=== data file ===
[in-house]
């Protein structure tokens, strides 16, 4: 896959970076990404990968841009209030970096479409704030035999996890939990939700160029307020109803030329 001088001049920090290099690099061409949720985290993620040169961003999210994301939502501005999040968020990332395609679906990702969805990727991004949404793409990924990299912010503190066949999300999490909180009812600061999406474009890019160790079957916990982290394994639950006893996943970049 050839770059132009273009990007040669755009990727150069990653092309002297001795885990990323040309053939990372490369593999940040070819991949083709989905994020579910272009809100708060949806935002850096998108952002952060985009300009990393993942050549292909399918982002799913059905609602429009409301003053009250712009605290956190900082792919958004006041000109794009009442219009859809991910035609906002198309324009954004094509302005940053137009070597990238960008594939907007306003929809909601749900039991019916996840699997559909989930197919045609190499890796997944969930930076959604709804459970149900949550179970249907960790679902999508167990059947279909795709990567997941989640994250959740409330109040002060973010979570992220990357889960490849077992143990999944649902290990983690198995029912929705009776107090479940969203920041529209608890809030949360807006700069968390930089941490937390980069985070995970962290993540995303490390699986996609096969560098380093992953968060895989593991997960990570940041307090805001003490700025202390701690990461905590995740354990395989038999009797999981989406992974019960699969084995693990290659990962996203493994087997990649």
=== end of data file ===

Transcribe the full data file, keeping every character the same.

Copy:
[in-house]
């Protein structure tokens, strides 16, 4: 896959970076990404990968841009209030970096479409704030035999996890939990939700160029307020109803030329 001088001049920090290099690099061409949720985290993620040169961003999210994301939502501005999040968020990332395609679906990702969805990727991004949404793409990924990299912010503190066949999300999490909180009812600061999406474009890019160790079957916990982290394994639950006893996943970049 050839770059132009273009990007040669755009990727150069990653092309002297001795885990990323040309053939990372490369593999940040070819991949083709989905994020579910272009809100708060949806935002850096998108952002952060985009300009990393993942050549292909399918982002799913059905609602429009409301003053009250712009605290956190900082792919958004006041000109794009009442219009859809991910035609906002198309324009954004094509302005940053137009070597990238960008594939907007306003929809909601749900039991019916996840699997559909989930197919045609190499890796997944969930930076959604709804459970149900949550179970249907960790679902999508167990059947279909795709990567997941989640994250959740409330109040002060973010979570992220990357889960490849077992143990999944649902290990983690198995029912929705009776107090479940969203920041529209608890809030949360807006700069968390930089941490937390980069985070995970962290993540995303490390699986996609096969560098380093992953968060895989593991997960990570940041307090805001003490700025202390701690990461905590995740354990395989038999009797999981989406992974019960699969084995693990290659990962996203493994087997990649």